4. The fourth item is the most discouraging "new" development or pair of related developments that I observed. The Ghost Town Trail access at Nanty Glo, which should be its most important access of all, has lost the bicycle rental store that was there (though it's still advertised on signs, the building was empty when I went there to look into renting a bike). And, the portajohn that was there in 2000 was gone this year with, apparently, no restroom facility for trail users available at all in Nanty Glo now. Both of these bode ill for the only growth factor for the Valley's economy on the horizon. Dilltown has run away with the business end of the trail, even though it's at the tail end of the trail's route. Nanty Glo could catch up, but appears to be retreating in these previous efforts to do so.

Not only Dilltown but Vintondale and Redmill are both more poised than Nanty Glo to develop the trail's potential for them. It's true that Vintondale, like Dilltown, benefits much by contributions by the Indiana Parks Commission, which seems to have more foresight and optimism than anything comparable (with the exception of Joe and Karen Gordon's enthusiasm and hard work for developing Red Mill) in Cambria County. But the lack of that political support in Cambria County of Nanty Glo and Twin Rocks should spur locals to work that much harder to seize the opportunities the trail offers. It may seem that their little hike and bike trail can't hope to compete with big-time attractions like the Inclined Plane, Flood Museum, Portage Railroad, Glendale Park, and Seldom Seen Mine. But, in fact, it has already been demonstrated that the trail is a tourist magnet and it can compete, but it must have lots of "stroking," and stoking, to keep it growing and bringing new users.

Someone mentioned that, when the trail first opened, it had a lot of users but that has trailed off, so to speak. That's why constant promotion and tweaking are required. There should be something new of some significance every year, and a whole range of smaller new developments each season. The opening of the Red Mill branch of Blacklick Creek to fishing and potential swimming were a major development last year. The Vintondale AMD and Art project this year is a major development that will be even more important once it's brought to fruition. Similar projects are sure to come, up river in Nanty Glo and Revloc. But those must be publicized and celebrated, even out of proportion to their innate significance, so they'll be noticed and have the effect of drawing repeat and new users of the trail.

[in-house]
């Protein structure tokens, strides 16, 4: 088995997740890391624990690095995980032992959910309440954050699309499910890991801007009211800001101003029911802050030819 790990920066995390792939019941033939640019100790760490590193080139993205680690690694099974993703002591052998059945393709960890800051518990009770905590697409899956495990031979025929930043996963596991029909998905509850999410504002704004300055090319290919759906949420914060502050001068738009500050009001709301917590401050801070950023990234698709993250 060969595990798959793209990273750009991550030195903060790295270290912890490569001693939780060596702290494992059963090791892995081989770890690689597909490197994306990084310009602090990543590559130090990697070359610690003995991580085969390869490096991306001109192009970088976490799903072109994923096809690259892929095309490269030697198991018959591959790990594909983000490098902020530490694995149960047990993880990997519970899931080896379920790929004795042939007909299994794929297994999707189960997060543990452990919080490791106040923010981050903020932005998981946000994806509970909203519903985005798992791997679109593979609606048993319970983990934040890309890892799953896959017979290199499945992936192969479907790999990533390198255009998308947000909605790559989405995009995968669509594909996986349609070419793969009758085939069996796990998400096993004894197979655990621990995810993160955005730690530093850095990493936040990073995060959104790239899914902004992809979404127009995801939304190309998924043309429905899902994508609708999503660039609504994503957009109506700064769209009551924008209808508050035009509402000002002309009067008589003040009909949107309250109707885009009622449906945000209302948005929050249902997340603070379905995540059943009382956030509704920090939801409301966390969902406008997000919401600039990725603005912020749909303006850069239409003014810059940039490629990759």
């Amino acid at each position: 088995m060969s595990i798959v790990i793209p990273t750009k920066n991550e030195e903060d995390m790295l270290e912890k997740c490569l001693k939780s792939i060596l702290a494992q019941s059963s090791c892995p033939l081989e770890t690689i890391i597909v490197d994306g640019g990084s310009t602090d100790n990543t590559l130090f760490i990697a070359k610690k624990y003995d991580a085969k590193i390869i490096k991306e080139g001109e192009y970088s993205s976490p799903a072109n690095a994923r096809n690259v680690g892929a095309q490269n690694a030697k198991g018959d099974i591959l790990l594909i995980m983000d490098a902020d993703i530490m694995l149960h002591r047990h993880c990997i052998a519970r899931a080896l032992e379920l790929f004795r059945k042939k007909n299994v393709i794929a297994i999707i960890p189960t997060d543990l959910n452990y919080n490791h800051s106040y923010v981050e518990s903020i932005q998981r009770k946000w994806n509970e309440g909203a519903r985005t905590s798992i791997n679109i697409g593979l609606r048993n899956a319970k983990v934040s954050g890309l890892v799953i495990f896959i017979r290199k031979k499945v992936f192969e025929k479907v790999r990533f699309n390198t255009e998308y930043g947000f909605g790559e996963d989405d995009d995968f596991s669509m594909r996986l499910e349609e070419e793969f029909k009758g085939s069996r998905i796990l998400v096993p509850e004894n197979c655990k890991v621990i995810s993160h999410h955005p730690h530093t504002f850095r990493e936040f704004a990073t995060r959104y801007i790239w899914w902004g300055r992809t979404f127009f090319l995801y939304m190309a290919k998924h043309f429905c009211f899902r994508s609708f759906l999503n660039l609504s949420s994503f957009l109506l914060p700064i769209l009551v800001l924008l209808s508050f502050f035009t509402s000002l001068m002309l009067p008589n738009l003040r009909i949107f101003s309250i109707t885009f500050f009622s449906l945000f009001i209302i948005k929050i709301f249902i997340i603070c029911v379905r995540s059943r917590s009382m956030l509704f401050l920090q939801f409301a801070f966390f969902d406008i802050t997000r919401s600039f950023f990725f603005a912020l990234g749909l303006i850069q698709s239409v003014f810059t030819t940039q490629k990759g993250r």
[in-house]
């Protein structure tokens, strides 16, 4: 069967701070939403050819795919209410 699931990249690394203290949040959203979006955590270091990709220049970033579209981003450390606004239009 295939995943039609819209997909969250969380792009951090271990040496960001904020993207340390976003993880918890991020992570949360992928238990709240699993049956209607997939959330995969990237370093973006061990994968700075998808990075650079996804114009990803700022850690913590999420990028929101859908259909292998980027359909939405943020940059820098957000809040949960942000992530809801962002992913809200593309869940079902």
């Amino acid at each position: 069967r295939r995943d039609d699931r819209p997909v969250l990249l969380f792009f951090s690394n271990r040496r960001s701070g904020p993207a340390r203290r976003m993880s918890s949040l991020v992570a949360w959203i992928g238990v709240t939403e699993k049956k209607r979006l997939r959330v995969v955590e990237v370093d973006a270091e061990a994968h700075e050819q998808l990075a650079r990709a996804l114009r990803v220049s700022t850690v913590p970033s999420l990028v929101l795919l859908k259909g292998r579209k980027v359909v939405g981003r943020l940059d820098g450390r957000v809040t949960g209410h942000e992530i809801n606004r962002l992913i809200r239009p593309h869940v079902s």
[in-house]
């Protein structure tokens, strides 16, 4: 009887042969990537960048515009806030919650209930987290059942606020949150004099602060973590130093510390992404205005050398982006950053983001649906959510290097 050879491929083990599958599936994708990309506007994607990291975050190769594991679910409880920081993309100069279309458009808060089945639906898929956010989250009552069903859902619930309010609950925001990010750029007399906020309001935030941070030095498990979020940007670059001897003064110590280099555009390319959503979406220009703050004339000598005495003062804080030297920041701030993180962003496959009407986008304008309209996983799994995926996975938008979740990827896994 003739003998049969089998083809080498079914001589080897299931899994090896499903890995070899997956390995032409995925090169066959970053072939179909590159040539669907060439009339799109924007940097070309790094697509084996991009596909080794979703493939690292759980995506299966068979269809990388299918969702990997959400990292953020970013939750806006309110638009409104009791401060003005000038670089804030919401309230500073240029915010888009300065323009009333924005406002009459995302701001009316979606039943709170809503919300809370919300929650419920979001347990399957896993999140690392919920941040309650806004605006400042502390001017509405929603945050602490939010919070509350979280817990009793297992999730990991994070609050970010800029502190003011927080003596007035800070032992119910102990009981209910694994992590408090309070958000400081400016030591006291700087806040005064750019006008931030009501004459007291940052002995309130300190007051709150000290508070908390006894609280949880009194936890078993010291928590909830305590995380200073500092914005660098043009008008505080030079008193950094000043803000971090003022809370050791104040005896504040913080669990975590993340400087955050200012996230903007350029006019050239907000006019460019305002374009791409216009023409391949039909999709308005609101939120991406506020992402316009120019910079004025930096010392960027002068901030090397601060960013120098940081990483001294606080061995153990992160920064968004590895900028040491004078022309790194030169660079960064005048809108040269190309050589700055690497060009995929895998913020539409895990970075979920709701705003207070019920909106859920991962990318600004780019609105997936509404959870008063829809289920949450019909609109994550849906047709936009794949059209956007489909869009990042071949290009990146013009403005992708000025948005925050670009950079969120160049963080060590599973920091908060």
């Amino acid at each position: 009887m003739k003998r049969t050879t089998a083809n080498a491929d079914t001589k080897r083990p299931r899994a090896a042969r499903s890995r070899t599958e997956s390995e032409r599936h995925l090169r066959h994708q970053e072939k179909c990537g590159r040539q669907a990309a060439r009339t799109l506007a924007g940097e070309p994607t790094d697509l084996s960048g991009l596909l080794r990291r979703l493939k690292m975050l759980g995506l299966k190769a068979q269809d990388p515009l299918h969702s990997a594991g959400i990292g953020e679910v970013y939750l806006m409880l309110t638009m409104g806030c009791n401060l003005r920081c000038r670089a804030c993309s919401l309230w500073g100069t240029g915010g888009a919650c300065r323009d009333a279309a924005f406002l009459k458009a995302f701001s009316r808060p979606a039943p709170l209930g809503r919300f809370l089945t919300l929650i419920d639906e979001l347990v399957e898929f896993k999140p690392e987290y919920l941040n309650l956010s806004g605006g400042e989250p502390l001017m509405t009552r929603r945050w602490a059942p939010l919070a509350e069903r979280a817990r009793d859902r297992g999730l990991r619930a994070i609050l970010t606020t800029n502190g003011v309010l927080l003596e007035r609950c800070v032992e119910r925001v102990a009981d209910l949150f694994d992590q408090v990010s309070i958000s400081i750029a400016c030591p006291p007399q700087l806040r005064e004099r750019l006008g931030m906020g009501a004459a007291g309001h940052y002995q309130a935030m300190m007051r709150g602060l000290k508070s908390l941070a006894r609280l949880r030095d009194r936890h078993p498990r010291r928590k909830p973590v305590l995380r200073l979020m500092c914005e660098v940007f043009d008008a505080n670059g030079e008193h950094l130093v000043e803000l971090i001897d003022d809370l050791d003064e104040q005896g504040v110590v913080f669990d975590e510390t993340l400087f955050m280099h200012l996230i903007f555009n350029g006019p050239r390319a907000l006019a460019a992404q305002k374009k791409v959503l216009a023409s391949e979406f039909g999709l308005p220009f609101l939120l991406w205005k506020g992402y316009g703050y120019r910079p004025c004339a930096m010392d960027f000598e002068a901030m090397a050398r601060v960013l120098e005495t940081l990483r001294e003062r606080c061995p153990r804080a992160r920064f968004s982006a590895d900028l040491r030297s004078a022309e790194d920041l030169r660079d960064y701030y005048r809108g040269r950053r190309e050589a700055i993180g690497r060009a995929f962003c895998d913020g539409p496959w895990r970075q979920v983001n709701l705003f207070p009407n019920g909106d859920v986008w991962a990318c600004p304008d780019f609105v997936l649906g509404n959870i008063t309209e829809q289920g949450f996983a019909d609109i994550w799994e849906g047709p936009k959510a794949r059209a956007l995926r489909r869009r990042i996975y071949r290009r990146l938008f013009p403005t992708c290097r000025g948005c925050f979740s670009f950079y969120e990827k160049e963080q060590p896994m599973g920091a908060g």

I know that the faithful readers of this department are the Nanty Gloers (in both fact and in spirit) who least need to hear such a "sermon," and I really don't mean to be "preaching to the choir." I am hoping that the choir might join in the chorus and make the song (sermon?—well, I guess there the metaphor fails) so loud that the pew sleepers won't be able to continue dozing through it.

Webmaster Jon Kennedy

Funny or true or not, who knows? But interesting

Q. What's the only food that doesn't spoil? A. Honey

Q. On what day are there more collect calls than any other day of the year? A. Father's Day

Q. What trivia fact about Mel Blanc (voice of Bugs Bunny) is the most ironic? A. He was allergic to carrots.

Q. An activity of 40 percent of all people at a party? A. Snoop in your medicine cabinet.

Sent by Zan

Conspiracy theory

Most men are not evil, but those who are guided by evil have the gift of organization.

Attributed to Leo Tolstoy

Sent by Bishop Seraphim Sigrist